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Vol. 57. Issue 8.
Pages 543 (August 2021)
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Vol. 57. Issue 8.
Pages 543 (August 2021)
Clinical Image
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Gelatinous Pleural Fluid With Mesothelioma
Líquido pleural gelatinoso en el mesotelioma
Maryam Kaousa, Lara Bashourab, Saadia A. Faizb,
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Corresponding author.
a Divisions of Pulmonary, Critical Care Medicine and Sleep Medicine, McGovern Medical School at University of Texas Health, Houston, TX, USA
b Department of Pulmonary Medicine, The University of Texas MD Anderson Cancer Center, Houston, TX, USA
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A middle-aged woman with presumed mesothelioma presented with dyspnea and recurrent right pleural effusion. At the time of her initial diagnosis at an outside institution, she had a right pleural effusion and right pleural based thickening. Cytology from thoracentesis revealed only atypical cells, and histologic diagnosis from a CT-guided biopsy of right pleura concluded possible mesothelioma versus primary lung carcinoma. She was treated with erlotinib followed by sorafenib. She presented to our institution 6 months later for a second opinion. Staging and video-assisted thoracoscopic surgery with talc pleurodesis of the right hemithorax was then performed to ascertain pathologic diagnosis. Multiple pleural based nodules with mucinous material covering both the visceral and parietal pleural were visualized, and thick mucinous material was suctioned from the right chest. Pathology confirmed epithelioid malignant mesothelioma. She declined further systemic therapy at the time, but she returned 5 months later with worsening shortness of breath. Chest radiograph showed opacification of the right hemithorax with deviation of the trachea contralaterally. Thoracentesis on the right hemithorax yielded 2.1L of thick jelly-like fluid. Due to reaccumulation of the fluid, an indwelling pleural catheter (IPC) was placed 2 weeks later. Patient was started on chemotherapy with carboplatin and pemetrexed for 6 cycles and then continued maintenance pemetrexed. The IPC was drained daily and removed 18 months after placement. She did not have any catheter-related infection or malfunction. She later returned abroad for alternative therapies. The patient expired due to progressive disease.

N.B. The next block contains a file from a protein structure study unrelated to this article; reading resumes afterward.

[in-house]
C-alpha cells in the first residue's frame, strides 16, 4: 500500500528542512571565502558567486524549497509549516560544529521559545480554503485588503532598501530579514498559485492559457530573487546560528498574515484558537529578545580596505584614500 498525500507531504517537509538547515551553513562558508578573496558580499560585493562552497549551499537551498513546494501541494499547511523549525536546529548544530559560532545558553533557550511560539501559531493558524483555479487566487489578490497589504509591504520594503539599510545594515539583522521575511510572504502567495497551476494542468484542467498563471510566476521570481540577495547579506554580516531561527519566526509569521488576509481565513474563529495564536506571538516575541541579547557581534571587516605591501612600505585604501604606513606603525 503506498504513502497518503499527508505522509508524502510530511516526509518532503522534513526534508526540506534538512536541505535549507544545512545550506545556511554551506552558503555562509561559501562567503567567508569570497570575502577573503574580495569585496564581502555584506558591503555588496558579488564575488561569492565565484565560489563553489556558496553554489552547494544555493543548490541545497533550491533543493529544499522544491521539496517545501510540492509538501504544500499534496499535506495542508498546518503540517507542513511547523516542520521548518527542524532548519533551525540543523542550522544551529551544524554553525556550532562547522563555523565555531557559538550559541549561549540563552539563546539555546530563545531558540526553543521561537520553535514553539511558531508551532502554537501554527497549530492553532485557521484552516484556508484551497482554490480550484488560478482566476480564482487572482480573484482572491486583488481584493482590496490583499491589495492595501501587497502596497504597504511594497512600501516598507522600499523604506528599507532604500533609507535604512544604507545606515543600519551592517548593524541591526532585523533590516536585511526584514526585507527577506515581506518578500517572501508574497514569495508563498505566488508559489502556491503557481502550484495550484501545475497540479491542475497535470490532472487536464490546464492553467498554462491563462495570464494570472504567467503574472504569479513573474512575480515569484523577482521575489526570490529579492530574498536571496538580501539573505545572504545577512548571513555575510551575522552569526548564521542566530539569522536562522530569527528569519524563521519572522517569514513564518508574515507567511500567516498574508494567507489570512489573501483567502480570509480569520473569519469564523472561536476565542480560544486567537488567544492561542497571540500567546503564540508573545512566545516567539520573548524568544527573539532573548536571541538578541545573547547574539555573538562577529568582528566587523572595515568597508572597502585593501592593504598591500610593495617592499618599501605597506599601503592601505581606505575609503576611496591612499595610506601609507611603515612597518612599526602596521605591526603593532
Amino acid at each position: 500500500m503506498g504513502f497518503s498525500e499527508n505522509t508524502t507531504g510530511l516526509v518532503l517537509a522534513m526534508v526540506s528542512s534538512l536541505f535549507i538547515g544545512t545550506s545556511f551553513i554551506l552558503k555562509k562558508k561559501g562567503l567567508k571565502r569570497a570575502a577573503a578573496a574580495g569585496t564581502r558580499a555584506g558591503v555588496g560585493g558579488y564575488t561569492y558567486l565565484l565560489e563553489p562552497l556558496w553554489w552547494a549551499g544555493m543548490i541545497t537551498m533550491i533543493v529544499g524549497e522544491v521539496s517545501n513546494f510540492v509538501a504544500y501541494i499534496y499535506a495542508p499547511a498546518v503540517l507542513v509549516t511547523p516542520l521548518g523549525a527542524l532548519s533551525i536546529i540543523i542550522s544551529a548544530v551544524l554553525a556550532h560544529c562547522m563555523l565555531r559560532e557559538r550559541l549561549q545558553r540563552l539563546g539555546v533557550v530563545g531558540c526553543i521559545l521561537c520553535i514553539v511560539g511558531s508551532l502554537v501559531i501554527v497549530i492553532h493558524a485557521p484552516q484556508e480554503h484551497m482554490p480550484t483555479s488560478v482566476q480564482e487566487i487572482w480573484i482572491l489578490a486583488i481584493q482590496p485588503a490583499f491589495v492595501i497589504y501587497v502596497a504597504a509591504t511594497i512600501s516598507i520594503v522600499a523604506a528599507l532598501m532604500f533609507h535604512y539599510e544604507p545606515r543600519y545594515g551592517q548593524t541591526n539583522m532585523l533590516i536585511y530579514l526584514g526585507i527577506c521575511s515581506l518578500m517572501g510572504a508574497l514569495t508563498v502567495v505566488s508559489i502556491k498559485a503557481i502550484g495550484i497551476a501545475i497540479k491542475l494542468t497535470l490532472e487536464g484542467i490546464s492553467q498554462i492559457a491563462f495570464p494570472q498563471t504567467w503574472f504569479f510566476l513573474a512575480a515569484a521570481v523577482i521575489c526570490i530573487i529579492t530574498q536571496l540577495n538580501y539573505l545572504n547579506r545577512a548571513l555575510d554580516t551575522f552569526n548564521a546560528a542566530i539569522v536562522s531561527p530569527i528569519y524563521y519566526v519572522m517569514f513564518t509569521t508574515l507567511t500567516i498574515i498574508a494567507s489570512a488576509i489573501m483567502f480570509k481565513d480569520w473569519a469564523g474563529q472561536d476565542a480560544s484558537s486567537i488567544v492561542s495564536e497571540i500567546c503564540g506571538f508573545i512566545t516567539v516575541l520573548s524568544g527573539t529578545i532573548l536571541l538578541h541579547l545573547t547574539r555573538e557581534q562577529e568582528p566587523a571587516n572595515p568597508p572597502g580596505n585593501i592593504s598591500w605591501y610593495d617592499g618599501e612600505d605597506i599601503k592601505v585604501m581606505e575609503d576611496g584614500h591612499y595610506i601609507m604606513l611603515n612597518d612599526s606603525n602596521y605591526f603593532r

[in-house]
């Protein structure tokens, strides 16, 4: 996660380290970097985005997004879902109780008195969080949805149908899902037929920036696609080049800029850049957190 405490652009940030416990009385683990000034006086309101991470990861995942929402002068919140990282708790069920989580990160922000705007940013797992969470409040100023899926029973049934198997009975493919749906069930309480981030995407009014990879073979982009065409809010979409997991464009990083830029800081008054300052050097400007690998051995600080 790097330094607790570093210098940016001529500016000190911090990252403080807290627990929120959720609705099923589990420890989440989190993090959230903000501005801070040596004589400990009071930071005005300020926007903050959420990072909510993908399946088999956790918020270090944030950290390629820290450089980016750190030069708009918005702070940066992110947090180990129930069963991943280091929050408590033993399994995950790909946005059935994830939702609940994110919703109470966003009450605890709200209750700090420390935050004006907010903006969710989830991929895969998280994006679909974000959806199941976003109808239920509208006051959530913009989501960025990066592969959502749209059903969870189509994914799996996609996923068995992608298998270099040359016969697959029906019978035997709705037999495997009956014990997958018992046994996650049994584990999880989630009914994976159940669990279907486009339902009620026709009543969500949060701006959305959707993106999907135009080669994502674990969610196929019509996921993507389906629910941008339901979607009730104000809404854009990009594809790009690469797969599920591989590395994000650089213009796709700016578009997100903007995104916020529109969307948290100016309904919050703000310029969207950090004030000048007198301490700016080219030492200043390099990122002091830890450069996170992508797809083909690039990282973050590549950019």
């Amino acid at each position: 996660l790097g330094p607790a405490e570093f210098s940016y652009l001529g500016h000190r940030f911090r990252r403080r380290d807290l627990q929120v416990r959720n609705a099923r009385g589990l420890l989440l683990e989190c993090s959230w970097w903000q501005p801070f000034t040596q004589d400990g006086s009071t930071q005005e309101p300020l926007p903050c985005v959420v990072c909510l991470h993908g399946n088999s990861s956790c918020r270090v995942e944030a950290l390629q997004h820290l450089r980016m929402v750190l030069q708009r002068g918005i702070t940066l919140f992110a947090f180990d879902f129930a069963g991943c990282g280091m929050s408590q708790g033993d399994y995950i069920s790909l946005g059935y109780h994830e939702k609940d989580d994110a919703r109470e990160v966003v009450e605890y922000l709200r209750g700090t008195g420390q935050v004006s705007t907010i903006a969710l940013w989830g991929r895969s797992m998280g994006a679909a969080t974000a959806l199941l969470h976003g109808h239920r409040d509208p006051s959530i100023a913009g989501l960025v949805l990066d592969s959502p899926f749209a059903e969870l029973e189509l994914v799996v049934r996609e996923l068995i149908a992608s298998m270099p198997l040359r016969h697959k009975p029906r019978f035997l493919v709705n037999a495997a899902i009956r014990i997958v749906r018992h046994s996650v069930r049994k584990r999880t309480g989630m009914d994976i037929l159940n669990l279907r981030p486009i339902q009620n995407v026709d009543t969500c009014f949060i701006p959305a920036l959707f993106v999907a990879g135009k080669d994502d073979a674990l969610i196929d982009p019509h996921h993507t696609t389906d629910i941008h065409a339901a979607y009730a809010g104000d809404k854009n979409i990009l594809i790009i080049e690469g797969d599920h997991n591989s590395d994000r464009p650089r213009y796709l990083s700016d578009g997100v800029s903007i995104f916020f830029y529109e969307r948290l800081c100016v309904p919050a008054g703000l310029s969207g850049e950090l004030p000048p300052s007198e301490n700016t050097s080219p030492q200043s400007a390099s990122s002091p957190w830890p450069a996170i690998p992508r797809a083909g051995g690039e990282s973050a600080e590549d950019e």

Gelatinous pleural effusion may present a diagnostic and therapeutic challenge. Hyaluronic acid produced by malignant mesothelioma is thought to contribute to its viscous appearance, and elevated levels in the pleural fluid supports the diagnosis of mesothelioma compared to other cancers.1 The thixotropic pleural fluid exhibits a change in viscosity depending on the degree and duration of force applied, and in the case of pleural effusion, it allows for drainage of the fluid with prompt return to a jelly-like consistency when stagnant. Other potential etiologies of viscous pleural effusion may include other cancers and infection (tuberculosis, paragonimiasis).2 Malignancy-related gelatinous pleural fluid have also been associated with melanoma, lung cancer, myxoid sarcoma of the pleura, multiple myeloma, and abdominal or gynecologic (including pseudomyxoma peritonei) tumors.3 IPCs have become the mainstay for the care and palliation of malignant pleural effusions (MPE), and since MPE reoccurred despite talc pleurodesis, IPC provided symptom palliation and helped avoid additional procedures (Fig. 1).

Fig. 1.

Supplementary video file. Pleural effusion is thick and yellow as it is poured into the specimen cup. The fluid has thixotropic properties where it stable at rest but appears to become more fluid when agitated. Limited pleural fluid analysis revealed an elevated total protein of 3.1, cell count of 950 WBCS with 1 neutrophil, 98 mononculear and 1 other. Cultures were negative. Cytology reveals rare atypical cells in a background of abundant mucoid material.


This research is supported in part by the National Institutes of Health through MD Anderson's Cancer Center Support Grant (CA016672).

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